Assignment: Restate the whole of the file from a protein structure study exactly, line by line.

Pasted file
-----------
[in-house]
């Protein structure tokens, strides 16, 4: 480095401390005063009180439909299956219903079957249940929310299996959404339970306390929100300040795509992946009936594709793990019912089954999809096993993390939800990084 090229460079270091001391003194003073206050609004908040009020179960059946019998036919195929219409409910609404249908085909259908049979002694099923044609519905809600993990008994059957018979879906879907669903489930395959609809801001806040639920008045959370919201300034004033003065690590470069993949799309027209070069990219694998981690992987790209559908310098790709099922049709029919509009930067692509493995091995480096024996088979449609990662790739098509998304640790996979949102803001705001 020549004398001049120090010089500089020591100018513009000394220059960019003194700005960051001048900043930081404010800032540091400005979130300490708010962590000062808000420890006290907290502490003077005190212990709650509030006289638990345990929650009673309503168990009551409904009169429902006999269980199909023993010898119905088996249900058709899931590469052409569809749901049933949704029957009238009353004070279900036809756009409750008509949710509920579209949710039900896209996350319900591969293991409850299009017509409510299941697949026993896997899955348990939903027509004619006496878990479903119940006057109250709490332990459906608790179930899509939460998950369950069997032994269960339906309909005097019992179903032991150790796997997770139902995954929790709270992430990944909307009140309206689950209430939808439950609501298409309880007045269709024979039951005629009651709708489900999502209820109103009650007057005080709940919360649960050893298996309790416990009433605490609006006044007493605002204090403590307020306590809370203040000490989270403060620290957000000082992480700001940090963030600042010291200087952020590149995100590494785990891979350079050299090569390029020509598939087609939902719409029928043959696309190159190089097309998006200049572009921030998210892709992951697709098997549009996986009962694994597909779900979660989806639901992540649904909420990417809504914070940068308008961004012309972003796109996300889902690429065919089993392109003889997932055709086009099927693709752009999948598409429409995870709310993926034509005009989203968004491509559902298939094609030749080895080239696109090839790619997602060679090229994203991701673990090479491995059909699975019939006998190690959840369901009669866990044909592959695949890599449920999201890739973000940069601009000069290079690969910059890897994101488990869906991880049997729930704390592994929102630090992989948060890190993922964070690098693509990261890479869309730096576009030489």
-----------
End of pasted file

[in-house]
């Protein structure tokens, strides 16, 4: 480095401390005063009180439909299956219903079957249940929310299996959404339970306390929100300040795509992946009936594709793990019912089954999809096993993390939800990084 090229460079270091001391003194003073206050609004908040009020179960059946019998036919195929219409409910609404249908085909259908049979002694099923044609519905809600993990008994059957018979879906879907669903489930395959609809801001806040639920008045959370919201300034004033003065690590470069993949799309027209070069990219694998981690992987790209559908310098790709099922049709029919509009930067692509493995091995480096024996088979449609990662790739098509998304640790996979949102803001705001 020549004398001049120090010089500089020591100018513009000394220059960019003194700005960051001048900043930081404010800032540091400005979130300490708010962590000062808000420890006290907290502490003077005190212990709650509030006289638990345990929650009673309503168990009551409904009169429902006999269980199909023993010898119905088996249900058709899931590469052409569809749901049933949704029957009238009353004070279900036809756009409750008509949710509920579209949710039900896209996350319900591969293991409850299009017509409510299941697949026993896997899955348990939903027509004619006496878990479903119940006057109250709490332990459906608790179930899509939460998950369950069997032994269960339906309909005097019992179903032991150790796997997770139902995954929790709270992430990944909307009140309206689950209430939808439950609501298409309880007045269709024979039951005629009651709708489900999502209820109103009650007057005080709940919360649960050893298996309790416990009433605490609006006044007493605002204090403590307020306590809370203040000490989270403060620290957000000082992480700001940090963030600042010291200087952020590149995100590494785990891979350079050299090569390029020509598939087609939902719409029928043959696309190159190089097309998006200049572009921030998210892709992951697709098997549009996986009962694994597909779900979660989806639901992540649904909420990417809504914070940068308008961004012309972003796109996300889902690429065919089993392109003889997932055709086009099927693709752009999948598409429409995870709310993926034509005009989203968004491509559902298939094609030749080895080239696109090839790619997602060679090229994203991701673990090479491995059909699975019939006998190690959840369901009669866990044909592959695949890599449920999201890739973000940069601009000069290079690969910059890897994101488990869906991880049997729930704390592994929102630090992989948060890190993922964070690098693509990261890479869309730096576009030489």